Background: I had an Ubuntu Bionic system set up and running using 3x1tb disks. The disks were all partitioned with one circa 15gb partition and the remaining circa 983gb.

15gb partitions from two disks formed md0, a raid1 array used for swap. 983gb partitions from all 3 disks formed md10, a raid10 far 2 array used for / and totaling around 1.4tb.

What happened: One hard drive failed. The raid10 array carried on regardless. md0 required me to add the remaining unused 15gb partition but the system then booted. No worries \o/

What happened next: A couple of hours after ordering a new drive the filesystem went read-only and then failed to reboot. Essentially a second disk failed though smart reported a clutch of crc errors rather than bad blocks.

It should be noted that I also had issues with a bad RAM stick prior to this, and issues with system stability with replacement RAM concurrent with this happening. (Now resolved.)

Where I am now: I imaged the two disks with ddrescue and have been examining and attempting to repair the filesystem with testdisk. (Currently re-imaging the disks for a fresh start). Essentially one disk appears fine, the other shows no bad blocks or unreadable sectors when ddrescue is copying but does appear to have filesystem issues.

What I think happened is that rather than a second disk hardware fail the bad RAM caused filesystem errors which have made that disk unreadable.

Evidence mdadm --examine on the actual drives, sdf is 'good', sdd 'bad':

/dev/sdf:
   MBR Magic : aa55
Partition[0] :     31997952 sectors at         2048 (type fd)
Partition[1] : 1921523712 sectors at       32000000 (type fd)

/dev/sdd:
   MBR Magic : aa55
Partition[0] :     32002048 sectors at         2048 (type 83)
Partition[1] :   1921519616 sectors at     32004096 (type 83)

Two things visible here, firstly sdd partitions have reverted back to straight ext4 linux(83) not linux raid (fd) and secondly sdd0 seems to have gained 4096 sectors from sdd1 (unless I created the partitions that way...but I doubt that).

Testdisk also seems to confirm a filesystem issue good disk first:

Disk /dev/sdf - 1000 GB / 931 GiB - CHS 121601 255 63
Current partition structure:
     Partition                  Start        End    Size in sectors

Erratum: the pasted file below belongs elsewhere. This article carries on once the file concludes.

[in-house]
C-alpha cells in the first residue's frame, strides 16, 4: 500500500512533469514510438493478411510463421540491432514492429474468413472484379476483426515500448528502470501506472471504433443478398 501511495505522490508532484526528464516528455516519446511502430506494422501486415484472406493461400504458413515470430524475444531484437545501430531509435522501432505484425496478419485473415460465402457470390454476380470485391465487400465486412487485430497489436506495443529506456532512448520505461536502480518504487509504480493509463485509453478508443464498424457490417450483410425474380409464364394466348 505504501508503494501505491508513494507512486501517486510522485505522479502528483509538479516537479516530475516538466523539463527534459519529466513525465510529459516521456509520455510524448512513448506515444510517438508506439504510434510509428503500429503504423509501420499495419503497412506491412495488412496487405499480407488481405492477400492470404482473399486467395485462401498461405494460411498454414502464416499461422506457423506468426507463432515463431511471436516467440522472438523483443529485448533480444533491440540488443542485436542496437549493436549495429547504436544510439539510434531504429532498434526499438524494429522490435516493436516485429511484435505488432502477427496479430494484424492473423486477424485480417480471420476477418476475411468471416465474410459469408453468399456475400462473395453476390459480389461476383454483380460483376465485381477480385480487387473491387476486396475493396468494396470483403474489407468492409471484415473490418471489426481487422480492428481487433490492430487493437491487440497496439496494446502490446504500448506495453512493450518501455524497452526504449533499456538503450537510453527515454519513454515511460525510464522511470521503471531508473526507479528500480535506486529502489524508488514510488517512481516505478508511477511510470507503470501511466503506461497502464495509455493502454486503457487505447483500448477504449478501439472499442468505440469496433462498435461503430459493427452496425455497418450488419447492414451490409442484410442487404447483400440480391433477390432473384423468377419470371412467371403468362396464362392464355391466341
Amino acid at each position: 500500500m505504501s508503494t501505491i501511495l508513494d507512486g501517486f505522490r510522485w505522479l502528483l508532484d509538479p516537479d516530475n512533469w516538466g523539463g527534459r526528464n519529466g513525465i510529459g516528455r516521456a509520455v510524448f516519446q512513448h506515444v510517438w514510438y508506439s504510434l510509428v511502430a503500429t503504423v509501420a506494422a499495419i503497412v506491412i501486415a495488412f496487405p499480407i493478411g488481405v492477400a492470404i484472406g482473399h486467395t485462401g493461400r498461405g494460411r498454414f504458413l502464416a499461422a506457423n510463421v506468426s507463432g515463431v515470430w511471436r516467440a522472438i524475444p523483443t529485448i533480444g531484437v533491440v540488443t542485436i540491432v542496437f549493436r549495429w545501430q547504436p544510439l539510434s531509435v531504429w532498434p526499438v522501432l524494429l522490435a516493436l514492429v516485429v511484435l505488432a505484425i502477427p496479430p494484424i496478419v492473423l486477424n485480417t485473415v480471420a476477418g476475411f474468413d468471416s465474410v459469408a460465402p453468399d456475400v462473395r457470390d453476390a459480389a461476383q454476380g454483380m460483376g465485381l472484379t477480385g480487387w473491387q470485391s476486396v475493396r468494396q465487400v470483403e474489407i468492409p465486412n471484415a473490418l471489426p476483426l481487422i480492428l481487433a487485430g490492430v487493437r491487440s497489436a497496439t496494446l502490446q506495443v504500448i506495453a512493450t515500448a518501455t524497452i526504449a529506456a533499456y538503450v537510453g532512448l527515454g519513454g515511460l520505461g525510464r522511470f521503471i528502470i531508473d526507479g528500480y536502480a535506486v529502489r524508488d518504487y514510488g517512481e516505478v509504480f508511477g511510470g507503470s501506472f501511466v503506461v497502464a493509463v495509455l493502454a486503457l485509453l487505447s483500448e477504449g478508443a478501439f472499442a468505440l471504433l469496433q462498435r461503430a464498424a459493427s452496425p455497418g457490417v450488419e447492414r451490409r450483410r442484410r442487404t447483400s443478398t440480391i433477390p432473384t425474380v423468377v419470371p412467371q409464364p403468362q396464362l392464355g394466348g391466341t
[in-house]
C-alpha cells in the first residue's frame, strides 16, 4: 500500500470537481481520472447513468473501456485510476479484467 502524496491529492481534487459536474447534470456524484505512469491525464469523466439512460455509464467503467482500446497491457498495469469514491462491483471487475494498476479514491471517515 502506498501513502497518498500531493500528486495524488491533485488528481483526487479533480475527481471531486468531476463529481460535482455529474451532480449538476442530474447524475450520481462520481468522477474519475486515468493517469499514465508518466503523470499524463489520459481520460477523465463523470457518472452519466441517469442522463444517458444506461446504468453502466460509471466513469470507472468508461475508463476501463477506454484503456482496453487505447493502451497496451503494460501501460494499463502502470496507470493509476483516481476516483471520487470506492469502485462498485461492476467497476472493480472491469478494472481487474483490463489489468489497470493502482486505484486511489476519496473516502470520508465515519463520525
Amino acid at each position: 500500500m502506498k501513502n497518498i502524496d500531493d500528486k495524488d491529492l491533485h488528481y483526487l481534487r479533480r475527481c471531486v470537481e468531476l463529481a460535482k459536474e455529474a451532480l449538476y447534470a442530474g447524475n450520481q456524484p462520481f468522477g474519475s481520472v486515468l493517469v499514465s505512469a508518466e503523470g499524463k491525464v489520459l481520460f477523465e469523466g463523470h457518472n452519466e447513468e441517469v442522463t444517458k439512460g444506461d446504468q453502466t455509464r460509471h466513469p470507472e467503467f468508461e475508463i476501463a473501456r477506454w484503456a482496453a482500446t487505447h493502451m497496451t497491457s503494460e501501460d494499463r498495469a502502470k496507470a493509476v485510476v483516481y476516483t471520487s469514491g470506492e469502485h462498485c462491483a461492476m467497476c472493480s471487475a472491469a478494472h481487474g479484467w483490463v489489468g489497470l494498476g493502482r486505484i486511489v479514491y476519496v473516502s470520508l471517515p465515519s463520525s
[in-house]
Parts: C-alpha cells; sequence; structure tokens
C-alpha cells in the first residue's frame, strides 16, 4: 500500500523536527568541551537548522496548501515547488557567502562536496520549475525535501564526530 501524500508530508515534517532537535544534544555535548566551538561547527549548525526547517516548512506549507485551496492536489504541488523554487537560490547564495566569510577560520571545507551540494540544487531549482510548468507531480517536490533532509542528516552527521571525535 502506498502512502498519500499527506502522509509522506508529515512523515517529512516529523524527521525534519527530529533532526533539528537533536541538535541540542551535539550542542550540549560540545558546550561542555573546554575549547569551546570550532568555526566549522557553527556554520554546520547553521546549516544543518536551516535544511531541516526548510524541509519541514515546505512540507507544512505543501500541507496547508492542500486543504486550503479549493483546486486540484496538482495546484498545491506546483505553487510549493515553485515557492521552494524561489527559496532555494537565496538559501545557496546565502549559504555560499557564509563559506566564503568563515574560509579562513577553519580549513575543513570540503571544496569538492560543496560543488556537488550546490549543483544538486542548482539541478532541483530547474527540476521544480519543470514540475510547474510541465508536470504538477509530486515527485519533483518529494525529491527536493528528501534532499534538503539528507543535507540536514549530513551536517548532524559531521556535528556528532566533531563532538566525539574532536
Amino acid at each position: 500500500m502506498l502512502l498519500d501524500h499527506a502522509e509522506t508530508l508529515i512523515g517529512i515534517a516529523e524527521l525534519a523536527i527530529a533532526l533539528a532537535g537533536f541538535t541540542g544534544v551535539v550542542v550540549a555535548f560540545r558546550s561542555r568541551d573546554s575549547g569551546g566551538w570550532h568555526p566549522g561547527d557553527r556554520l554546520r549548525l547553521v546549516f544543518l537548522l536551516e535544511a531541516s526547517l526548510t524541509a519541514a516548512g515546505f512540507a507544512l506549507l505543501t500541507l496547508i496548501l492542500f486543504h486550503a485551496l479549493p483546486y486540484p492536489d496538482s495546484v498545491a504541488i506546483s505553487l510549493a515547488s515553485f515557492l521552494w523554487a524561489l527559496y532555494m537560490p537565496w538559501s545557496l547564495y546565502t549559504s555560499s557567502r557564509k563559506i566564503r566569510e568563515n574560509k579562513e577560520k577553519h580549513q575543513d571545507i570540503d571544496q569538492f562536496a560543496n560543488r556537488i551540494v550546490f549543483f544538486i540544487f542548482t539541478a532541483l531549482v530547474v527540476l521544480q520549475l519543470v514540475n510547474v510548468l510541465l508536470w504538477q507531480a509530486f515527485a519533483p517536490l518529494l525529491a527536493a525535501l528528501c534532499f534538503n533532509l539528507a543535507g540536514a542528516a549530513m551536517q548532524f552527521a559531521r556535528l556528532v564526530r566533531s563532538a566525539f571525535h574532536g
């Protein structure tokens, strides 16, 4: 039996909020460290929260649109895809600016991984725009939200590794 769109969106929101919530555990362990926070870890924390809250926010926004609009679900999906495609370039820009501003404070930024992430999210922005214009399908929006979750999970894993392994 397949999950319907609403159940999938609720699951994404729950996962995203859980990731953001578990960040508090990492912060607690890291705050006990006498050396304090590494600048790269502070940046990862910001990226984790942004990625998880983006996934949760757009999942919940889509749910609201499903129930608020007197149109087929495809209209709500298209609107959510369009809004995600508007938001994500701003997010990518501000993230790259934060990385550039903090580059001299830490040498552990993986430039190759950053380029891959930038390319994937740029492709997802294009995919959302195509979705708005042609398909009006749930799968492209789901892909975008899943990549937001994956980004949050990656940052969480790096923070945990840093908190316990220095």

1 * Linux RAID               0  32 33  1991 231 32   31997952 [zen:0]
 2 P Linux RAID            1991 231 33 121601  57 56 1921523712 [zen:10]

Disk /dev/sdd - 1000 GB / 931 GiB - CHS 121601 255 63
Current partition structure:
     Partition                  Start        End    Size in sectors
 1 * Linux                    0  32 33  1992  41 33   32002048

 Bad relative sector.
 2 P Linux                 1992  41 34 121601  57 56 1921519616

I haven't been able to get Testdisk to correct this - doesn't seem the version on partedmagic supports linux raid partitions and It's suggestions to use fsck result in bad magic number in superblock errors even when using alternate superblocks.

Here are the results of mdadm --examine from images mounted as loop devices, again good sdf first, bad sdd second:

/dev/loop1:
          Magic : a92b4efc
        Version : 1.2
    Feature Map : 0x1
     Array UUID : 152533db:4e587991:5e88fe61:7fc8bfb8
           Name : zen:10
  Creation Time : Wed Jun 20 10:47:05 2018
     Raid Level : raid10
   Raid Devices : 3
 Avail Dev Size : 1921261568 (916.13 GiB 983.69 GB)
     Array Size : 1440943104 (1374.19 GiB 1475.53 GB)
  Used Dev Size : 1921257472 (916.13 GiB 983.68 GB)
    Data Offset : 262144 sectors
   Super Offset : 8 sectors
   Unused Space : before=262064 sectors, after=4096 sectors
          State : clean
    Device UUID : ef11197c:7461dd9e:ad2e28f6:bad63a7b
Internal Bitmap : 8 sectors from superblock
    Update Time : Thu Aug 30 15:36:14 2018
  Bad Block Log : 512 entries available at offset 16 sectors
       Checksum : 93267b2f - correct
         Events : 55599
         Layout : far=2
     Chunk Size : 512K
    Device Role : Active device 1

Array State : AA. ('A' == active, '.' == missing, 'R' == replacing)

/dev/loop2:
          Magic : a92b4efc
        Version : 1.2
    Feature Map : 0x1
     Array UUID : 152533db:4e587991:5e88fe61:7fc8bfb8
           Name : zen:10
  Creation Time : Wed Jun 20 10:47:05 2018
     Raid Level : raid10
   Raid Devices : 3
 Avail Dev Size : 1921257472 (916.13 GiB 983.68 GB)
     Array Size : 1440943104 (1374.19 GiB 1475.53 GB)
    Data Offset : 262144 sectors
   Super Offset : 8 sectors
   Unused Space : before=262064 sectors, after=0 sectors
          State : active
    Device UUID : f70177cb:7daea233:2feafe68:e36186cd
Internal Bitmap : 8 sectors from superblock
    Update Time : Thu Aug 30 15:25:37 2018
  Bad Block Log : 512 entries available at offset 16 sectors